That was then, this is now.

Increasingly these same engineers and scientists can turn to the cloud and accelerate the iterations of their workloads that simulate real-world conditions to get more innovative products to market much faster. It’s the principle first laid out for me years ago by Matt Wood:

Those that go out and buy expensive infrastructure find that the problem scope and domain shift really quickly. By the time they get around to answering the original question, the business has moved on. You need an environment that is flexible and allows you to quickly respond to changing big data requirements. Your resource mix is continually evolving; if you buy infrastructure it’s almost immediately irrelevant to your business because it’s frozen in time. It’s solving a problem you may not have or care about any more.

Hard problems — like autonomous vehicles, rockets, and supersonic transport — benefit from engineers and scientists being able to flexibly mould infrastructure to the questions they’re hoping to answer.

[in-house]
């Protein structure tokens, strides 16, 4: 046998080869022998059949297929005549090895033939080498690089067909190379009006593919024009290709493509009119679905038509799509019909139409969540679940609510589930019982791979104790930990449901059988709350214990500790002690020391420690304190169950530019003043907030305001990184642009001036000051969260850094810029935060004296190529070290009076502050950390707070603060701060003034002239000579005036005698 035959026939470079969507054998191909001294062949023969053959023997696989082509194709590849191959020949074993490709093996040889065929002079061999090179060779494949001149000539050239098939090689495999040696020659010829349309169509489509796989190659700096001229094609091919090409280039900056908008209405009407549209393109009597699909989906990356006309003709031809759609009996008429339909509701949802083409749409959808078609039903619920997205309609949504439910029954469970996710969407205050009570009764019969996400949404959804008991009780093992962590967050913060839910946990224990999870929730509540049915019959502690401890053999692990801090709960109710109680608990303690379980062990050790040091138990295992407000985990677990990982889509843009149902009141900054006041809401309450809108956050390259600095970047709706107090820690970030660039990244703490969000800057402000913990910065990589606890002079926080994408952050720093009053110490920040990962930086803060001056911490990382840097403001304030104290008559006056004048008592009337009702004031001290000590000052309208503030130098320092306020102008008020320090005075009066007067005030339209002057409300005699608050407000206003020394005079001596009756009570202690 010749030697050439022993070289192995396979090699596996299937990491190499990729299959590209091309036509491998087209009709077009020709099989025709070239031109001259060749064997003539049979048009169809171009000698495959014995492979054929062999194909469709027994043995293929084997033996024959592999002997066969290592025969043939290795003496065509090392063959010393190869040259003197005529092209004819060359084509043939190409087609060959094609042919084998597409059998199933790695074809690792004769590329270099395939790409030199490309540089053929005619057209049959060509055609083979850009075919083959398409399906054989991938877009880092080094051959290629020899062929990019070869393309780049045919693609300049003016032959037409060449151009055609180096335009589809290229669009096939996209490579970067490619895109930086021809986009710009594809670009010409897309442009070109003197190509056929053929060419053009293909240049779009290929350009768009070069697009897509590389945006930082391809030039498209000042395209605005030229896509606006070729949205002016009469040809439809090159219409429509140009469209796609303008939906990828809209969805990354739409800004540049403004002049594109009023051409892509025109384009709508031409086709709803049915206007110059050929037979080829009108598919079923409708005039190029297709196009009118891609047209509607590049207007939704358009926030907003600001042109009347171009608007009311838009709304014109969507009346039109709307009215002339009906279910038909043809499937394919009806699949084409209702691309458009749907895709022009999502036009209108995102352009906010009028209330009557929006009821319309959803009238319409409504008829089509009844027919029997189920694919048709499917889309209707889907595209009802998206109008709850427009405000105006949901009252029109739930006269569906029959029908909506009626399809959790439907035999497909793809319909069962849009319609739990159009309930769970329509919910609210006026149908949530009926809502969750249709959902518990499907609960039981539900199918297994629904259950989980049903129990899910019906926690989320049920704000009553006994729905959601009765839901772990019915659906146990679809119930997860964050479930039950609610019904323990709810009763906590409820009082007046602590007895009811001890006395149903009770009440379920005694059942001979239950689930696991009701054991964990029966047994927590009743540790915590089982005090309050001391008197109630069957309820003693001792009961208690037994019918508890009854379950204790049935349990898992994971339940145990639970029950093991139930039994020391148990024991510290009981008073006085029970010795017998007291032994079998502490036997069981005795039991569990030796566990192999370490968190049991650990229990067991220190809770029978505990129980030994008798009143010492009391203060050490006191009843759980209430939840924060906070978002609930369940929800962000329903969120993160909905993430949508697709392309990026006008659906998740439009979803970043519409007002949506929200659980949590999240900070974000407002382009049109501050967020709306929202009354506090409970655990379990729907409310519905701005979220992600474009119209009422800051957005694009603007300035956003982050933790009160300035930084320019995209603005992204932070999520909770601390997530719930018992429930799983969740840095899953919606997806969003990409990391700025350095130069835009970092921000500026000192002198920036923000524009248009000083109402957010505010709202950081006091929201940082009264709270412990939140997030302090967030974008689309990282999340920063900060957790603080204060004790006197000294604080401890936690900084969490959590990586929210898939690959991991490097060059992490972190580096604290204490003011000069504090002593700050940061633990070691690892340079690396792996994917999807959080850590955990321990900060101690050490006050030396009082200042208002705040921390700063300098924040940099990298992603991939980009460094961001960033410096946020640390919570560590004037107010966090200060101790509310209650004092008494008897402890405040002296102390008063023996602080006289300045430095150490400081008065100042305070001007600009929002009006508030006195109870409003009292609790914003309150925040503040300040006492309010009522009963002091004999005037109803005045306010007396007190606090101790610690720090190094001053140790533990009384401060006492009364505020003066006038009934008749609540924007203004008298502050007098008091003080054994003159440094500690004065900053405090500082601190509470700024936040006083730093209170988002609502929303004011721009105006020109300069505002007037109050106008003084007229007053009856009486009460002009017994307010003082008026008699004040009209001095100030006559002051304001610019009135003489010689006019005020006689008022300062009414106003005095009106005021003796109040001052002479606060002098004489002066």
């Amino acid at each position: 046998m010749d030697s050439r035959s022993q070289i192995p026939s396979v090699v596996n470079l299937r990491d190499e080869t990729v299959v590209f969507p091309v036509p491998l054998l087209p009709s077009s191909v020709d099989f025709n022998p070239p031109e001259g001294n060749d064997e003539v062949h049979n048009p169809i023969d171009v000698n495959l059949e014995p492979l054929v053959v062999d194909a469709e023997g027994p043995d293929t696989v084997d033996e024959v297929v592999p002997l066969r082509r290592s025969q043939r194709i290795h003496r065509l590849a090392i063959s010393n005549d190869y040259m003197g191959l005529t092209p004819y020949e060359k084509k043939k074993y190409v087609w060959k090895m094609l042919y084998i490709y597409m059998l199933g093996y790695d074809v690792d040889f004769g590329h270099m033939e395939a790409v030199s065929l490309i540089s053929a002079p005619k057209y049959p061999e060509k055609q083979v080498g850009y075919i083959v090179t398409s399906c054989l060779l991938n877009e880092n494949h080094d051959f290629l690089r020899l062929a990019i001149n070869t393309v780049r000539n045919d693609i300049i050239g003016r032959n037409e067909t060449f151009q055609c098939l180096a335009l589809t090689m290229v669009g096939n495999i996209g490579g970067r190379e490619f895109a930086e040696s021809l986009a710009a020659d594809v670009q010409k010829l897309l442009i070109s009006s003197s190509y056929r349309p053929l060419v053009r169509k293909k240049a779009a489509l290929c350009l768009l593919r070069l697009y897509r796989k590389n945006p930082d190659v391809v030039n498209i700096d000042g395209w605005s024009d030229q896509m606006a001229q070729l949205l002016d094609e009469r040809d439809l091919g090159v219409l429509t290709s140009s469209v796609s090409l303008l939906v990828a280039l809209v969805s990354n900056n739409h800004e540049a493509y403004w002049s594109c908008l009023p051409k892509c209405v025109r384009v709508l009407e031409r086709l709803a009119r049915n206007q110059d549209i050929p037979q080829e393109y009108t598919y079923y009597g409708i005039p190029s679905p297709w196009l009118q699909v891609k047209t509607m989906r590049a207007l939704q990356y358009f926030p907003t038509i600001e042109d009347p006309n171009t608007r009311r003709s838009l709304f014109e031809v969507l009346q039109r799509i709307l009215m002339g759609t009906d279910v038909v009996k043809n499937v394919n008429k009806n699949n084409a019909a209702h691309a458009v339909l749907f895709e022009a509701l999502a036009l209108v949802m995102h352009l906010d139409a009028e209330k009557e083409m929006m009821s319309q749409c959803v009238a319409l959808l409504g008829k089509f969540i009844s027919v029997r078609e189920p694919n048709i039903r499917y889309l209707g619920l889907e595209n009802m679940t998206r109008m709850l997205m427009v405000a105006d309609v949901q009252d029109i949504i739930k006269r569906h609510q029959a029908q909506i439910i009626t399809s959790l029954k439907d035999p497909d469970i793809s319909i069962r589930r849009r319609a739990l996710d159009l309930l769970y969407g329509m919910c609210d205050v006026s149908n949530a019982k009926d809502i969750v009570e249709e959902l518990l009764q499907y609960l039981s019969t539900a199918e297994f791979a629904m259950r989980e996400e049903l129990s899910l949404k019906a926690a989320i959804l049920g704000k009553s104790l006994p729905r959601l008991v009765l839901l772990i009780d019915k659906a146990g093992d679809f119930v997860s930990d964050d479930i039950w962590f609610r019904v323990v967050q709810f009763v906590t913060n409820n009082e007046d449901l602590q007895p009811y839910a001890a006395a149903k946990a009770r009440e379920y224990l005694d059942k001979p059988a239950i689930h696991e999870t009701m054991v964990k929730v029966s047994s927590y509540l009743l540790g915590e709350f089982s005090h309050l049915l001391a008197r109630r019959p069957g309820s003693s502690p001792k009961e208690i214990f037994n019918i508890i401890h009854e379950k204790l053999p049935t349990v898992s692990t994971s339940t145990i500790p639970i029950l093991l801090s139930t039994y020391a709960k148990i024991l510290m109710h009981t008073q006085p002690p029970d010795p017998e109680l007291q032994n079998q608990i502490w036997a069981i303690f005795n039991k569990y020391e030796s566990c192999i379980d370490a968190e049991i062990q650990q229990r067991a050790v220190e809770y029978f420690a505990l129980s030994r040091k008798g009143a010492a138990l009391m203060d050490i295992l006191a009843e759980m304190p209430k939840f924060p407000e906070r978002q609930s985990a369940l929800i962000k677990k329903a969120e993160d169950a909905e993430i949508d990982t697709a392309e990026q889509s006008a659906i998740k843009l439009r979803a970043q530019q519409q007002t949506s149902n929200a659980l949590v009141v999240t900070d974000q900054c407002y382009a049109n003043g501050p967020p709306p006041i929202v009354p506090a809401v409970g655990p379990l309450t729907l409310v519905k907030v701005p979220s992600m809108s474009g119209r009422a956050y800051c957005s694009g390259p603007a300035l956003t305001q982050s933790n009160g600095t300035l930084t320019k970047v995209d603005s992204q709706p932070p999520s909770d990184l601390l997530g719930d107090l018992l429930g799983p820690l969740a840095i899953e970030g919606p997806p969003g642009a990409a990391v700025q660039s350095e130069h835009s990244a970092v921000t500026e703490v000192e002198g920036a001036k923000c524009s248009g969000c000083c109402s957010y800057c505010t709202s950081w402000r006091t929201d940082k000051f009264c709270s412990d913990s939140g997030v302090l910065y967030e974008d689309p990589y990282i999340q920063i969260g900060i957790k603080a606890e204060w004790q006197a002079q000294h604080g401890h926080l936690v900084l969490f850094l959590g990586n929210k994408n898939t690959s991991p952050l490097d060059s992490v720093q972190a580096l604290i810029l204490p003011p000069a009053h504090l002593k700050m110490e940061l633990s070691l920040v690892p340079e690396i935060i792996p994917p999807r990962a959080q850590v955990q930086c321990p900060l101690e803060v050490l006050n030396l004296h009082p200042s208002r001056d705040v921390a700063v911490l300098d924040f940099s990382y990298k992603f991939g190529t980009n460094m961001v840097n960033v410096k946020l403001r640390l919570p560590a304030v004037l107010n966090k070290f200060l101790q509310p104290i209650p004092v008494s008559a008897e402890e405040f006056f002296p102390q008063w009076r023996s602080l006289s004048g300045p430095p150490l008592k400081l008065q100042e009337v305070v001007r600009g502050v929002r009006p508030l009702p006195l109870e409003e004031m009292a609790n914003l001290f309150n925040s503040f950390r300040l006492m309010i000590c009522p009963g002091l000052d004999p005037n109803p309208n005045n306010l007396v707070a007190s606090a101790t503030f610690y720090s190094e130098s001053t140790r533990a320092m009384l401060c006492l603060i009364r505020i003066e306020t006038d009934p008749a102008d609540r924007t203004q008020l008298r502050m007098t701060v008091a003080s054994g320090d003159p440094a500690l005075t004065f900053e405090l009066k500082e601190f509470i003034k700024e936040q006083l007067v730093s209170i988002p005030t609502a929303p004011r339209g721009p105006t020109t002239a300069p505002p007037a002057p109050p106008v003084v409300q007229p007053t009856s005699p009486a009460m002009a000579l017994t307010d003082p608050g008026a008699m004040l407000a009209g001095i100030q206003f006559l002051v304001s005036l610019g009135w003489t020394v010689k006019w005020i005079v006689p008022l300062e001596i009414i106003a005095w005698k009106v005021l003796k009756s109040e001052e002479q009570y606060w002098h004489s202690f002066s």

Boiled down, smart companies have learned that the best way to attract and nurture developer talent is not only to compensate them well, but also, and more important, to remove obstacles in their work.

The rise of SaaS (with an API for whatever back-end function you need), Jamstack, Kubernetes, and all these other new technologies spreading across the enterprise software stack free developers to focus on the logic of the new application or service they are developing. They can forget about the infrastructure. Time-to-market cycles speed up. More and better services delivered much faster leads to happier, stickier customers. And more top-line revenue.

In sum, it’s a partnership between developers and engineers/scientists. Developers abstract away all the infrastructure hassles and suddenly your engineers and scientists can help your business beat the competition and grab market share. It’s a match made in heaven. Or Hacker News.